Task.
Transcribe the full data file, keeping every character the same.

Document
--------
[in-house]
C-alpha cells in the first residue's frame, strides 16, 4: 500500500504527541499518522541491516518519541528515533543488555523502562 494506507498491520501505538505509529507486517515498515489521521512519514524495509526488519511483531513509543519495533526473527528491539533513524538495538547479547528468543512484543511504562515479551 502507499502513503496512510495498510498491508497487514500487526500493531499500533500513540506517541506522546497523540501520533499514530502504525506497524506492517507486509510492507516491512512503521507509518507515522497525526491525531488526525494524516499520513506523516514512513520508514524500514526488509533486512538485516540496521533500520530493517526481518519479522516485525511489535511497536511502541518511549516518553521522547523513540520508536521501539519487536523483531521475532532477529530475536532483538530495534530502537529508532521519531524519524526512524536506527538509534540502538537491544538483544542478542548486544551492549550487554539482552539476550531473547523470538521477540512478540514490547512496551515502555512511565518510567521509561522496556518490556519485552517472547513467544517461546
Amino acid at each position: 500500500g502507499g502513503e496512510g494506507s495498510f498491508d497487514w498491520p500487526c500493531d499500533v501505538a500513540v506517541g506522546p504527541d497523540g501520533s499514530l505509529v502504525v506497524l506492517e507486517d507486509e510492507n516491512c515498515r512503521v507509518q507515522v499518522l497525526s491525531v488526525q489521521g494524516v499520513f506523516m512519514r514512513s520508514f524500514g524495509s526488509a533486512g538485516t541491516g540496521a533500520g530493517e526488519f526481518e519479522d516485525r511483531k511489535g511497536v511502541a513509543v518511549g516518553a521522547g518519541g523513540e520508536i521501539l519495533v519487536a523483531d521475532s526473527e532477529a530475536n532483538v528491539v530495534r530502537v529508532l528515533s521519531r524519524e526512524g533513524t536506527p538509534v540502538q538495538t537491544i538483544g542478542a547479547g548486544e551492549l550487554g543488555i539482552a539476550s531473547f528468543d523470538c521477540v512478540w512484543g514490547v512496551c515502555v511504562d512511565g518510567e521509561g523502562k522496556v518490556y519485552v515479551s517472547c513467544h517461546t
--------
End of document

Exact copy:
[in-house]
C-alpha cells in the first residue's frame, strides 16, 4: 500500500504527541499518522541491516518519541528515533543488555523502562 494506507498491520501505538505509529507486517515498515489521521512519514524495509526488519511483531513509543519495533526473527528491539533513524538495538547479547528468543512484543511504562515479551 502507499502513503496512510495498510498491508497487514500487526500493531499500533500513540506517541506522546497523540501520533499514530502504525506497524506492517507486509510492507516491512512503521507509518507515522497525526491525531488526525494524516499520513506523516514512513520508514524500514526488509533486512538485516540496521533500520530493517526481518519479522516485525511489535511497536511502541518511549516518553521522547523513540520508536521501539519487536523483531521475532532477529530475536532483538530495534530502537529508532521519531524519524526512524536506527538509534540502538537491544538483544542478542548486544551492549550487554539482552539476550531473547523470538521477540512478540514490547512496551515502555512511565518510567521509561522496556518490556519485552517472547513467544517461546
Amino acid at each position: 500500500g502507499g502513503e496512510g494506507s495498510f498491508d497487514w498491520p500487526c500493531d499500533v501505538a500513540v506517541g506522546p504527541d497523540g501520533s499514530l505509529v502504525v506497524l506492517e507486517d507486509e510492507n516491512c515498515r512503521v507509518q507515522v499518522l497525526s491525531v488526525q489521521g494524516v499520513f506523516m512519514r514512513s520508514f524500514g524495509s526488509a533486512g538485516t541491516g540496521a533500520g530493517e526488519f526481518e519479522d516485525r511483531k511489535g511497536v511502541a513509543v518511549g516518553a521522547g518519541g523513540e520508536i521501539l519495533v519487536a523483531d521475532s526473527e532477529a530475536n532483538v528491539v530495534r530502537v529508532l528515533s521519531r524519524e526512524g533513524t536506527p538509534v540502538q538495538t537491544i538483544g542478542a547479547g548486544e551492549l550487554g543488555i539482552a539476550s531473547f528468543d523470538c521477540v512478540w512484543g514490547v512496551c515502555v511504562d512511565g518510567e521509561g523502562k522496556v518490556y519485552v515479551s517472547c513467544h517461546t